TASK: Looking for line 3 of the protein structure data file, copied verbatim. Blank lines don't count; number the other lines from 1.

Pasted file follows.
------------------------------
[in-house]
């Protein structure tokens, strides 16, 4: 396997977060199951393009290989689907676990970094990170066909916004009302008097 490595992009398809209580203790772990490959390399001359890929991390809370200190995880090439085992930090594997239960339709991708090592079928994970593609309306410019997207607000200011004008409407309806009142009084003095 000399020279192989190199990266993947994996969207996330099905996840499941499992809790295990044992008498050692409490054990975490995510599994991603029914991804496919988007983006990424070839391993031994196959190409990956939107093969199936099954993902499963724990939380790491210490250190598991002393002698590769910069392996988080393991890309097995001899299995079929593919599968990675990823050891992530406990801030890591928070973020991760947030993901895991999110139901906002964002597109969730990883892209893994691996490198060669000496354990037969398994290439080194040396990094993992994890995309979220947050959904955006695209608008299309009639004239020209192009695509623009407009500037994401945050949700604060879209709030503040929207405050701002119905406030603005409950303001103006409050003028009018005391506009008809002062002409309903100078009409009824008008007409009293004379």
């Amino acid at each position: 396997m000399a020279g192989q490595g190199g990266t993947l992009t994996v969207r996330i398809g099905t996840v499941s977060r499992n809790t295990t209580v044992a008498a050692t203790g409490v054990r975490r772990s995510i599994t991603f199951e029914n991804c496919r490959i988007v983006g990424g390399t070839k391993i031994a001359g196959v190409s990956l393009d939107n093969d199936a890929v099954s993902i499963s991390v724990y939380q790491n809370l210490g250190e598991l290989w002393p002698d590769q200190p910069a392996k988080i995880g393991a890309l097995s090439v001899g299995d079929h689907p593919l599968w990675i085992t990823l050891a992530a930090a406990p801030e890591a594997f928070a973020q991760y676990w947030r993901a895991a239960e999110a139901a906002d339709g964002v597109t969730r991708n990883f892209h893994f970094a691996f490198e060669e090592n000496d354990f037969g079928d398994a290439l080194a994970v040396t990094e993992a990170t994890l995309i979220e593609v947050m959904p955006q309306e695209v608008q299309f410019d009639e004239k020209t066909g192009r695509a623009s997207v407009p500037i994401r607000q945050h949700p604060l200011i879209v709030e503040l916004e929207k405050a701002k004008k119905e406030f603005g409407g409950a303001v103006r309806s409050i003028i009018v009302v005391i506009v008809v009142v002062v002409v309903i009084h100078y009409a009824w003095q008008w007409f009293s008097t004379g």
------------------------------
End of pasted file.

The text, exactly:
């Amino acid at each position: 396997m000399a020279g192989q490595g190199g990266t993947l992009t994996v969207r996330i398809g099905t996840v499941s977060r499992n809790t295990t209580v044992a008498a050692t203790g409490v054990r975490r772990s995510i599994t991603f199951e029914n991804c496919r490959i988007v983006g990424g390399t070839k391993i031994a001359g196959v190409s990956l393009d939107n093969d199936a890929v099954s993902i499963s991390v724990y939380q790491n809370l210490g250190e598991l290989w002393p002698d590769q200190p910069a392996k988080i995880g393991a890309l097995s090439v001899g299995d079929h689907p593919l599968w990675i085992t990823l050891a992530a930090a406990p801030e890591a594997f928070a973020q991760y676990w947030r993901a895991a239960e999110a139901a906002d339709g964002v597109t969730r991708n990883f892209h893994f970094a691996f490198e060669e090592n000496d354990f037969g079928d398994a290439l080194a994970v040396t990094e993992a990170t994890l995309i979220e593609v947050m959904p955006q309306e695209v608008q299309f410019d009639e004239k020209t066909g192009r695509a623009s997207v407009p500037i994401r607000q945050h949700p604060l200011i879209v709030e503040l916004e929207k405050a701002k004008k119905e406030f603005g409407g409950a303001v103006r309806s409050i003028i009018v009302v005391i506009v008809v009142v002062v002409v309903i009084h100078y009409a009824w003095q008008w007409f009293s008097t004379g």